New details emerge about alleged Parkland shooter, FBI’s failure to act

World Today

Mourners look at candles, flowers and stuffed animals serving as a memorial for the victims of the Marjory Stoneman Douglas High School shooting in a park in Parkland, Florida on February 16, 2018. A former student, Nikolas Cruz, opened fire at the Florida high school leaving 17 people dead and 15 injured. (AFP PHOTO / RHONA WISE)

Just last year, Parkland, Florida was cited by a home security trade association as the safest city in the state. Now, it may forever be remembered as the city where 17 people were massacred in a high school shooting.

CGTN’s Nitza Soledad Perez reports.

Two days after the deadly shootings in America, more details are emerging about the confessed gunman. The FBI admitted on Friday that the agency failed to follow-up on a specific report just last month that the gunman could be planning a school attack. Authorities say there were warning signs and red flags but ultimately ignored by neighbors, the community and law enforcement.

The alleged shooter, Nikolas Cruz, made his first court appearance Thursday. Shackled and wearing an orange jumpsuit, he responded to the judge with “Yes, ma’am” when asked if he understood the circumstances.

One of his public defenders described him as a “broken child.” Evidence points to much more. Before the tragic events transpired Wednesday afternoon, police responded 39 times to Nikolas Cruz’s home between 2011 and 2016, according to one local television report. The station said the issues ranged from domestic disturbance to child/elderly abuse. At the time, Cruz lived with his brother and adopted mother, who died last November.

The suspect who is behind bars, confessed to shooting students in the hallway, his arrest affidavit said. A detailed timeline of the gunman’s actions was published by authorities. (Paste timeline to story, link below). Authorities say he arrived in an Uber, with a semi automatic rifle and many rounds of ammunitions packed in a duffle bag and backpack. It took him only two minutes to start shooting. Cruz allegedly fired bullets for eight minutes.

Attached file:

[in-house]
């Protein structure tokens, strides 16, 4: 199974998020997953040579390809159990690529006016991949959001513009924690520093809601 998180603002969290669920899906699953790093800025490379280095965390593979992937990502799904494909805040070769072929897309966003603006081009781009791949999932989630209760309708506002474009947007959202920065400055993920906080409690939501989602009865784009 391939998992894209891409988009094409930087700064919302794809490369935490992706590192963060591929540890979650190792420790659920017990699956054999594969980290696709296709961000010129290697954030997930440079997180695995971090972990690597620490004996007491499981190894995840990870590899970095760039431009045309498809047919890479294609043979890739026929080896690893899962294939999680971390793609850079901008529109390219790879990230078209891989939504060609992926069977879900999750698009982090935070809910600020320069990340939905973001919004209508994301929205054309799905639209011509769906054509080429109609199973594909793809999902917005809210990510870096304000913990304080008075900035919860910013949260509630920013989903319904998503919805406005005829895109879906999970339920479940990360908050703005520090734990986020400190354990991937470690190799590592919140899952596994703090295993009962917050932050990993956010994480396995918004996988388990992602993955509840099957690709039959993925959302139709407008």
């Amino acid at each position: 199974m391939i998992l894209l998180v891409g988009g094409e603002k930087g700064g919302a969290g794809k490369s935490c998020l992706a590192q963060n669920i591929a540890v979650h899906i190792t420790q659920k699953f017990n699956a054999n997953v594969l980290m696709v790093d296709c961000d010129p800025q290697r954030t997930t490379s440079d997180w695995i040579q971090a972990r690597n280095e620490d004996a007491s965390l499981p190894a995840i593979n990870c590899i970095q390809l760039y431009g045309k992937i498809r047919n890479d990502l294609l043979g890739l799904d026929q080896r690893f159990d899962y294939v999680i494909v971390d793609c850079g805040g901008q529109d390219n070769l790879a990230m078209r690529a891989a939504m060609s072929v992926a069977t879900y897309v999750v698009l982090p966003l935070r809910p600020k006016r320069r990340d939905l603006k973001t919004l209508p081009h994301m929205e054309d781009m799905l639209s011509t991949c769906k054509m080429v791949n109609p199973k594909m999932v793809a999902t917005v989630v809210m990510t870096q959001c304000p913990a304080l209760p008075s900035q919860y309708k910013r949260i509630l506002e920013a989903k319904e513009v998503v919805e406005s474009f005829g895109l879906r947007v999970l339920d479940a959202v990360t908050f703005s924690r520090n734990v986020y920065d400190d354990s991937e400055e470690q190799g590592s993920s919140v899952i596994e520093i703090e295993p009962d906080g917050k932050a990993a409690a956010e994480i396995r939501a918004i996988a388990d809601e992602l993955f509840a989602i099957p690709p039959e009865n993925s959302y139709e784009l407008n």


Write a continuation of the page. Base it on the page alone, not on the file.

Authorities said that after the rampage Cruz allegedly tried to blend in with students evacuating the school. He then walked to a Walmart and purchased a drink from a fast food restaurant inside the store. Then he headed to a McDonald’s and spent close to 40 minutes there before leaving. The suspect was caught by local police walking alongside a road. He was arrested roughly 80 minutes after the start of Wednesday’s shooting.

Thursday evening, thousands of residents of South Florida held a vigil for the victims. Family members and local leaders remembered their loved ones. Students who talked to CGTN were angry and upset. Some say they feel betrayed by their government. A fifteen-year-old freshman said, “I don’t know how many kids need to die before they realize that there’s a problem, and before the government realizes that there’s a problem here. Before people realize there’s a problem.”

Florida politicians are talking about changing gun regulations and not allowing mentally unstable people to purchase firearms. Former U.S. President Barack Obama had issued an executive order ordering exactly that, but it was revoked a year ago by President Donald Trump.

The U.S. leader is expected to visit with victims and first responders. Meanwhile, the funerals are underway in a city where residents no longer feel as safe as they once did.

Tom Czyz on what lessons we can learn from the Parkland shooting

To find out the lessons from Parkland and what can be done to avoid mass school shootings, CGTN’s Asieh Namdar spoke with Tom Czyz, a law enforcement expert and founder of Armoured One.